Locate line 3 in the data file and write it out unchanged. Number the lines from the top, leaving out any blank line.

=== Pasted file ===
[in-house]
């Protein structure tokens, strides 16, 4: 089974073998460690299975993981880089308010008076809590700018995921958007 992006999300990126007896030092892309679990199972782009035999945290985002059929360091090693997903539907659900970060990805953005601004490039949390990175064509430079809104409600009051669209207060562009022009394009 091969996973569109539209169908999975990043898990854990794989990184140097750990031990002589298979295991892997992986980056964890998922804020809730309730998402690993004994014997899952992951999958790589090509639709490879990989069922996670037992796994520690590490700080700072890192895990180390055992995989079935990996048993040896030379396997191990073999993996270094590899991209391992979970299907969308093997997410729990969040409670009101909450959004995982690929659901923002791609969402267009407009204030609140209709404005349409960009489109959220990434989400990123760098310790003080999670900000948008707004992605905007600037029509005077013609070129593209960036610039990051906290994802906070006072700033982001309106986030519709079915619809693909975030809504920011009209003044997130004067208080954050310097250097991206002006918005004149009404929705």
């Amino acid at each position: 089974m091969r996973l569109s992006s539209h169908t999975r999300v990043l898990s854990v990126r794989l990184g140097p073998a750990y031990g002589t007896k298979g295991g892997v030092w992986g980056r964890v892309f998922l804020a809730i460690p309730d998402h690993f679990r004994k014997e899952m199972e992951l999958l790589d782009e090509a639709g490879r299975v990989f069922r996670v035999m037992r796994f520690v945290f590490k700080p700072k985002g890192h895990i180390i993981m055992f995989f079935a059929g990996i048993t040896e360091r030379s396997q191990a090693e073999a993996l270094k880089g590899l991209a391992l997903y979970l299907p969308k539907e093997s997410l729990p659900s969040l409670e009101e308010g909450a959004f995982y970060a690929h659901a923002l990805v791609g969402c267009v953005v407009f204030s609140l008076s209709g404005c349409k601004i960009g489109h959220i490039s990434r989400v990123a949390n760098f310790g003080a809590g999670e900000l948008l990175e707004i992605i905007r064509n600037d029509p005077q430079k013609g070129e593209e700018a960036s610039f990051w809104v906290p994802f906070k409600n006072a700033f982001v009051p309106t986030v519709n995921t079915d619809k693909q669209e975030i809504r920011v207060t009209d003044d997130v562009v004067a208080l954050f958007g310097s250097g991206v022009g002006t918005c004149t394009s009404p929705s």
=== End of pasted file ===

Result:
């Amino acid at each position: 089974m091969r996973l569109s992006s539209h169908t999975r999300v990043l898990s854990v990126r794989l990184g140097p073998a750990y031990g002589t007896k298979g295991g892997v030092w992986g980056r964890v892309f998922l804020a809730i460690p309730d998402h690993f679990r004994k014997e899952m199972e992951l999958l790589d782009e090509a639709g490879r299975v990989f069922r996670v035999m037992r796994f520690v945290f590490k700080p700072k985002g890192h895990i180390i993981m055992f995989f079935a059929g990996i048993t040896e360091r030379s396997q191990a090693e073999a993996l270094k880089g590899l991209a391992l997903y979970l299907p969308k539907e093997s997410l729990p659900s969040l409670e009101e308010g909450a959004f995982y970060a690929h659901a923002l990805v791609g969402c267009v953005v407009f204030s609140l008076s209709g404005c349409k601004i960009g489109h959220i490039s990434r989400v990123a949390n760098f310790g003080a809590g999670e900000l948008l990175e707004i992605i905007r064509n600037d029509p005077q430079k013609g070129e593209e700018a960036s610039f990051w809104v906290p994802f906070k409600n006072a700033f982001v009051p309106t986030v519709n995921t079915d619809k693909q669209e975030i809504r920011v207060t009209d003044d997130v562009v004067a208080l954050f958007g310097s250097g991206v022009g002006t918005c004149t394009s009404p929705s």